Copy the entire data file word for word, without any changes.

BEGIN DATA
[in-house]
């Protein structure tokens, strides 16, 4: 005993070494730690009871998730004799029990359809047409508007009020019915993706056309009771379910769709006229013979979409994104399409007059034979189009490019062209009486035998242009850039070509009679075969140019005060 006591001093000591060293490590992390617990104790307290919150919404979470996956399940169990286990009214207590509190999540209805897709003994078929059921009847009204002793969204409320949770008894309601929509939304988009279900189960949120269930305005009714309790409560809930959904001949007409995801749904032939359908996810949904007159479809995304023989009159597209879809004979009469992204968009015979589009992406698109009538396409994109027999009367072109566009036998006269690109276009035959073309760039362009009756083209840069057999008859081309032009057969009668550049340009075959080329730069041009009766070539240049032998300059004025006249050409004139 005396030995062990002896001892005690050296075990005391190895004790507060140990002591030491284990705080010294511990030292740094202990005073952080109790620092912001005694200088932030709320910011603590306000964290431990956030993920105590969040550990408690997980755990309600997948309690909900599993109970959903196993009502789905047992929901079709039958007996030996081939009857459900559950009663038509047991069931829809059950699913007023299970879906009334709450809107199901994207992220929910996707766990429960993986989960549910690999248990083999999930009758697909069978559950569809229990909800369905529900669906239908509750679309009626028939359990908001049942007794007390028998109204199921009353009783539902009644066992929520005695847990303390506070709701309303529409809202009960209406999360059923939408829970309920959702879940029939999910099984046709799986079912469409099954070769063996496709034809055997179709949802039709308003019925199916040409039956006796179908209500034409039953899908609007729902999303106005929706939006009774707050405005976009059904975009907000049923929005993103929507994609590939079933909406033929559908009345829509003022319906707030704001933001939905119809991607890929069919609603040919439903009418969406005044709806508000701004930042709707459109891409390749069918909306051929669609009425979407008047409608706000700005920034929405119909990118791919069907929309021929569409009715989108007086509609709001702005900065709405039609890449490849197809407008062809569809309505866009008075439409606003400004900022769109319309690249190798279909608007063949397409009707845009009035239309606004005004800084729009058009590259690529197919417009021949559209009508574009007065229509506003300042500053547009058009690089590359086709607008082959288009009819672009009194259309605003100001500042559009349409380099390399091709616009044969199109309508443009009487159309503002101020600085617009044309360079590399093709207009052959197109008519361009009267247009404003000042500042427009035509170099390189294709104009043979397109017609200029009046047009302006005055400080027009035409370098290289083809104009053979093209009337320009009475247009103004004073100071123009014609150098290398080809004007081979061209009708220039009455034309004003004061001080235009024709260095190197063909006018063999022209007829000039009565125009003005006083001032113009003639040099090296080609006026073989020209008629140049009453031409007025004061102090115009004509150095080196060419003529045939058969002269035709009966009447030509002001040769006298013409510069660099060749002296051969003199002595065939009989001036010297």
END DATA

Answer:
[in-house]
């Protein structure tokens, strides 16, 4: 005993070494730690009871998730004799029990359809047409508007009020019915993706056309009771379910769709006229013979979409994104399409007059034979189009490019062209009486035998242009850039070509009679075969140019005060 006591001093000591060293490590992390617990104790307290919150919404979470996956399940169990286990009214207590509190999540209805897709003994078929059921009847009204002793969204409320949770008894309601929509939304988009279900189960949120269930305005009714309790409560809930959904001949007409995801749904032939359908996810949904007159479809995304023989009159597209879809004979009469992204968009015979589009992406698109009538396409994109027999009367072109566009036998006269690109276009035959073309760039362009009756083209840069057999008859081309032009057969009668550049340009075959080329730069041009009766070539240049032998300059004025006249050409004139 005396030995062990002896001892005690050296075990005391190895004790507060140990002591030491284990705080010294511990030292740094202990005073952080109790620092912001005694200088932030709320910011603590306000964290431990956030993920105590969040550990408690997980755990309600997948309690909900599993109970959903196993009502789905047992929901079709039958007996030996081939009857459900559950009663038509047991069931829809059950699913007023299970879906009334709450809107199901994207992220929910996707766990429960993986989960549910690999248990083999999930009758697909069978559950569809229990909800369905529900669906239908509750679309009626028939359990908001049942007794007390028998109204199921009353009783539902009644066992929520005695847990303390506070709701309303529409809202009960209406999360059923939408829970309920959702879940029939999910099984046709799986079912469409099954070769063996496709034809055997179709949802039709308003019925199916040409039956006796179908209500034409039953899908609007729902999303106005929706939006009774707050405005976009059904975009907000049923929005993103929507994609590939079933909406033929559908009345829509003022319906707030704001933001939905119809991607890929069919609603040919439903009418969406005044709806508000701004930042709707459109891409390749069918909306051929669609009425979407008047409608706000700005920034929405119909990118791919069907929309021929569409009715989108007086509609709001702005900065709405039609890449490849197809407008062809569809309505866009008075439409606003400004900022769109319309690249190798279909608007063949397409009707845009009035239309606004005004800084729009058009590259690529197919417009021949559209009508574009007065229509506003300042500053547009058009690089590359086709607008082959288009009819672009009194259309605003100001500042559009349409380099390399091709616009044969199109309508443009009487159309503002101020600085617009044309360079590399093709207009052959197109008519361009009267247009404003000042500042427009035509170099390189294709104009043979397109017609200029009046047009302006005055400080027009035409370098290289083809104009053979093209009337320009009475247009103004004073100071123009014609150098290398080809004007081979061209009708220039009455034309004003004061001080235009024709260095190197063909006018063999022209007829000039009565125009003005006083001032113009003639040099090296080609006026073989020209008629140049009453031409007025004061102090115009004509150095080196060419003529045939058969002269035709009966009447030509002001040769006298013409510069660099060749002296051969003199002595065939009989001036010297």